Levetiracetam Improves Cognitive Function for Some Individuals with Alzheimer Disease


Patients with senile dementia who have silent epileptic activity show improvement when taking this medication.

Levetiracetam, an anti-seizure medication, has been shown to improve learning, memory, and other cognitive functions in individuals with Alzheimer disease (AD) who also have epileptic activity, study results show.

“This is a drug that’s used for epilepsy,” Keith Vossel, MD, MSc, director of the Mary S. Easton Center for Alzheimer’s Disease Research at University of California in Los Angeles, said in a statement. “We used it in this study for Alzheimer’s patients who had evidence of silent epileptic activity, which is seizure-like brain activity without the associated physical convulsions.”

Study results showed that individuals treated with levetiracetam showed improvement in cognitive function, and those with silent epileptic activity showed a clear benefit from the drug.

Investigators screened 54 individuals with AD symptoms for silent epileptic activity using an electroencephalogram to monitor them overnight and a magnetoencephalogram to record magnetic waves from electrical activity.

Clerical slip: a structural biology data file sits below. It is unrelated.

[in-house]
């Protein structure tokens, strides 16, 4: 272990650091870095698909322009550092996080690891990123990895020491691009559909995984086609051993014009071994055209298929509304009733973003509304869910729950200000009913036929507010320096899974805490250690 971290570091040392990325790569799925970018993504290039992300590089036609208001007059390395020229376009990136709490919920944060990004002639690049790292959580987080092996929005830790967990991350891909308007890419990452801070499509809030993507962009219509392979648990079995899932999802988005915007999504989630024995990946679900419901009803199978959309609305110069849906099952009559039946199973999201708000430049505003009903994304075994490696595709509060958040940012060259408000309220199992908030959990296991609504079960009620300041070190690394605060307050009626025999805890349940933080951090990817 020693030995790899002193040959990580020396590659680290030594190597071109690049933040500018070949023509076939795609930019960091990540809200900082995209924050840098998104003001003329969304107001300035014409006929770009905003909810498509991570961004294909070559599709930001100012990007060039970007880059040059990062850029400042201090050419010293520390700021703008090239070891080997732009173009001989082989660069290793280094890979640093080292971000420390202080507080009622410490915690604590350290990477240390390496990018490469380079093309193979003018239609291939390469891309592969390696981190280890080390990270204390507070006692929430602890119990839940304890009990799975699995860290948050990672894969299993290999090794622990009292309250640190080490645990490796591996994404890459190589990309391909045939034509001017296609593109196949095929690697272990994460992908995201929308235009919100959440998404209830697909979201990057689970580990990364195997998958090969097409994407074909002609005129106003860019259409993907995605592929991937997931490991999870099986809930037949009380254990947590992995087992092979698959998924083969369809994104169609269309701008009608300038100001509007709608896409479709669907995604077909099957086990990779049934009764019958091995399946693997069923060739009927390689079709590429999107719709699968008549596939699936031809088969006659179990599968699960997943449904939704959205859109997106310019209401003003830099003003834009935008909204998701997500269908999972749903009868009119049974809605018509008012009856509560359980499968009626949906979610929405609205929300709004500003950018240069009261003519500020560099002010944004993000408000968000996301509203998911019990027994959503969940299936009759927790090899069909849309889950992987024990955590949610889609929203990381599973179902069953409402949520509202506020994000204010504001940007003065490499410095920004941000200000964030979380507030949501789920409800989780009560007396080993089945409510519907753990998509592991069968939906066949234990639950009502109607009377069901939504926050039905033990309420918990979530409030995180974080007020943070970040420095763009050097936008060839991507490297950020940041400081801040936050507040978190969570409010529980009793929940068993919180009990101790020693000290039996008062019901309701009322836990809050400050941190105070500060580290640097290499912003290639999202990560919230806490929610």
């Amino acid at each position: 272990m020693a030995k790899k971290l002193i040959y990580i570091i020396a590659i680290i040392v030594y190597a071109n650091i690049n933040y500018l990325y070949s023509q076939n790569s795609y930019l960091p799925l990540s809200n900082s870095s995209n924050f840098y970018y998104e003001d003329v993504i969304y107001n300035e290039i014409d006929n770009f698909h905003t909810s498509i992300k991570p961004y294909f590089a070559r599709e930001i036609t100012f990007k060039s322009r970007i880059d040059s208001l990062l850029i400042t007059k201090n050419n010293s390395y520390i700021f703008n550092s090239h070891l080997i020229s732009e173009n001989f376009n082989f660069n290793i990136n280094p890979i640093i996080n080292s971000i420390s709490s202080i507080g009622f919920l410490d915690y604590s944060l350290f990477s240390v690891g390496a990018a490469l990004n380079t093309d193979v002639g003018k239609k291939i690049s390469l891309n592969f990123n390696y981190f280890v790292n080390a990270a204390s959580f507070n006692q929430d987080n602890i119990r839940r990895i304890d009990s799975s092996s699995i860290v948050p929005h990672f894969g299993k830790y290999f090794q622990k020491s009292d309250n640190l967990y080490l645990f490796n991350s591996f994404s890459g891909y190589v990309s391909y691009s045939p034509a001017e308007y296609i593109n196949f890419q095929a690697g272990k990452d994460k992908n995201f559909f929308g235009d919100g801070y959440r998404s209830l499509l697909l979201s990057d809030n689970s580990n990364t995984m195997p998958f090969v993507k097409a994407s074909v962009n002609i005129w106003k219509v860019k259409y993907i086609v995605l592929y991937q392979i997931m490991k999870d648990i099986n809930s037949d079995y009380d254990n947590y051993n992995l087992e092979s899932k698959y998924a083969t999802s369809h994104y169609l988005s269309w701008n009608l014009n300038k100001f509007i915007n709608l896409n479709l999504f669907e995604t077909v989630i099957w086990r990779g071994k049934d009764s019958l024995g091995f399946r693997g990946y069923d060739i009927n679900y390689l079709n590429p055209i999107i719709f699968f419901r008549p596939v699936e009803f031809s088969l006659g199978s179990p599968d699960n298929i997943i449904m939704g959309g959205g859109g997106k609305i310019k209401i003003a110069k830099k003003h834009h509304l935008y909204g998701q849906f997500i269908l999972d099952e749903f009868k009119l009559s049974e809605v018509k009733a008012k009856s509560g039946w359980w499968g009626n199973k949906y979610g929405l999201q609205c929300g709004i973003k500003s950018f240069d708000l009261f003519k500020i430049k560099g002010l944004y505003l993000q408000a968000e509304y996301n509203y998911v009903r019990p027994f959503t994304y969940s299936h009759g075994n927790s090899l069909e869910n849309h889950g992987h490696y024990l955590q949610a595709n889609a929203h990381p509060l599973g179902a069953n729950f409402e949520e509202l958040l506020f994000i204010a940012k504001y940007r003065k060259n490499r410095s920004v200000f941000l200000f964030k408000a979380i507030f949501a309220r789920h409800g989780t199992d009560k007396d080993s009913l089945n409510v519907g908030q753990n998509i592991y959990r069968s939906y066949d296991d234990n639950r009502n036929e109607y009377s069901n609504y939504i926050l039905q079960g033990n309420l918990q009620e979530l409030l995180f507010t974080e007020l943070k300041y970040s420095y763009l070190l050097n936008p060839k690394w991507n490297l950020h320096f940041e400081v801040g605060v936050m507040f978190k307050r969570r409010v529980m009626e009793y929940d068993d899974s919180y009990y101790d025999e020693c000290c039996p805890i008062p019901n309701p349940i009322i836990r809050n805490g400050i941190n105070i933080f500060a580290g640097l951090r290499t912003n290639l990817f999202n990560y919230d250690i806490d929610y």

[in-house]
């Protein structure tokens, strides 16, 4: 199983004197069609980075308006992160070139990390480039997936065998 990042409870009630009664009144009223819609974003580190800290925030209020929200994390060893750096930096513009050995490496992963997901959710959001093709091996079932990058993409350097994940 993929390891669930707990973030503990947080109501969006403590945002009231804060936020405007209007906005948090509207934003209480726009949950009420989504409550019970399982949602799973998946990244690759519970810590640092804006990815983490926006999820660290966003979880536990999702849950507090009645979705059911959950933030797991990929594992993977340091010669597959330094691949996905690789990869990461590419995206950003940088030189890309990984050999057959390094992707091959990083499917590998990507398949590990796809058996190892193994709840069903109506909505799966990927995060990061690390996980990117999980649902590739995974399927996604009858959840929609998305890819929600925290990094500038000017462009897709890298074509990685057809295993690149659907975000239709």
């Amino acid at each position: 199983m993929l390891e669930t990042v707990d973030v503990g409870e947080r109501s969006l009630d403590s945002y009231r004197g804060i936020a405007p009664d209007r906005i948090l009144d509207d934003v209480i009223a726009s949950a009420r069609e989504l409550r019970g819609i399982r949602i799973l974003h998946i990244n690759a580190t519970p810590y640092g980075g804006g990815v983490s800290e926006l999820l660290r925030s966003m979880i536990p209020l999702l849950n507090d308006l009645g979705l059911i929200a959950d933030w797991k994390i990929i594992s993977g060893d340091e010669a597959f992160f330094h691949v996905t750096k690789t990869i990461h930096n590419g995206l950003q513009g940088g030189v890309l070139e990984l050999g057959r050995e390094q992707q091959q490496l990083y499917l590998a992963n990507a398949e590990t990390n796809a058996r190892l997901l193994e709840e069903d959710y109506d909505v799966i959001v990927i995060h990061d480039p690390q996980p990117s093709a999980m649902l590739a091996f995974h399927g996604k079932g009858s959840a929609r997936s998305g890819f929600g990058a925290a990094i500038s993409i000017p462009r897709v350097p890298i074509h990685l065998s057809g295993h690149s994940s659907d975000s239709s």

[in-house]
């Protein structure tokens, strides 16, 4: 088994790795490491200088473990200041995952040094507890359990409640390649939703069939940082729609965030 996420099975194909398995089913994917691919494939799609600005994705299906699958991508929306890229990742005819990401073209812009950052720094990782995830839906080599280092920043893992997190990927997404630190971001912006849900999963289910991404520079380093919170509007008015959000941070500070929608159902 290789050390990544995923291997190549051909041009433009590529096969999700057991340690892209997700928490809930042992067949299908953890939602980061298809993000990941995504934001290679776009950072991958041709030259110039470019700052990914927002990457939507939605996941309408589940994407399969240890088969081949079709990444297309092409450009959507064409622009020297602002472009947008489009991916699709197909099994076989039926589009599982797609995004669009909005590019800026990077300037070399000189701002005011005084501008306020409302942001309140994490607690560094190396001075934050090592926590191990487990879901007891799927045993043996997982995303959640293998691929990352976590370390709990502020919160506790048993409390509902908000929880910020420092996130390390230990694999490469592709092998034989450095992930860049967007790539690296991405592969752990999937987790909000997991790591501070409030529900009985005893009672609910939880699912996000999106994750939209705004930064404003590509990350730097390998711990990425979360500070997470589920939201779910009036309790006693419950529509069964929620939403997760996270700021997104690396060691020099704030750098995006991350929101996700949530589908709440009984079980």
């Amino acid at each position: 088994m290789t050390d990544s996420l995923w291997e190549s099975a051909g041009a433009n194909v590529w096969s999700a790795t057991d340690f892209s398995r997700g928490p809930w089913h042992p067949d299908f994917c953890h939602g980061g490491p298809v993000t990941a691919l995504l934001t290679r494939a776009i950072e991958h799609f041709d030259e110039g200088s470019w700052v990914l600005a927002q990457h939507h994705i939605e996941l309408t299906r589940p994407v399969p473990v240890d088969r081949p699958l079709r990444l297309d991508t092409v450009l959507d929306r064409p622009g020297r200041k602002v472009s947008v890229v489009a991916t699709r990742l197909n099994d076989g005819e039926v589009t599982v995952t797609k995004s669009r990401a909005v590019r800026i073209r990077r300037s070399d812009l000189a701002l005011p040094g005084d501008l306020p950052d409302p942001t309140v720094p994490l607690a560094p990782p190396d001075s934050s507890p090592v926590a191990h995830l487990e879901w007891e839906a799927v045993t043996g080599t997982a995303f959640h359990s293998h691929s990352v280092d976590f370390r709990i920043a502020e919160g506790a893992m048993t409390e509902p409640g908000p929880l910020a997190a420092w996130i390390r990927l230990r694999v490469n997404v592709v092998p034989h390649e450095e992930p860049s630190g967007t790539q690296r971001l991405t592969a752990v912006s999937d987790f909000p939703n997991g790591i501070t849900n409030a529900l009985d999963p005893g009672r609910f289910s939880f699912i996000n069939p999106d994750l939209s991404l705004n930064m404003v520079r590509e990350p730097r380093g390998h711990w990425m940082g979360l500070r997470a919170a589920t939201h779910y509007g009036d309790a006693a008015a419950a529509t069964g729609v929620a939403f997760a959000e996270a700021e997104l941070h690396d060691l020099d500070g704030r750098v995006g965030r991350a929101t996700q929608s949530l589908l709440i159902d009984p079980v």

The study included 24 participants, nearly 40% of whom had epileptic activity.

Individuals were divided into 2 groups, where 1 group was given 125 mg of levetiracetam twice a day for 4 weeks and the other group was placed on a placebo. The groups switched treatments after the 4 weeks and then continued the other treatment for a 4-week period.

“There were very clear differences between the groups,” Vossel said.

“There’s a subtype of Alzheimer’s disease, consider it an epileptic variant, that’s quite common, occurring in approximately 60% of patients,” he said. “Patients with this form of Alzheimer's disease show symptomatic improvement with levetiracetam.”

Individuals in the study were already taking approved medication for AD, which shows that levetiracetam improves cognitive function better than treatments can independently.

Early symptoms include decline in problem solving, short-term memory loss, and word finding difficulties.

The study results were published in JAMA Neurology.


Anti-seizure medication improves cognitive function in some Alzheimer’s patients. EurekAlert. News release. September 27, 2021. Accessed September 28, 2021. https://www.eurekalert.org/news-releases/929734

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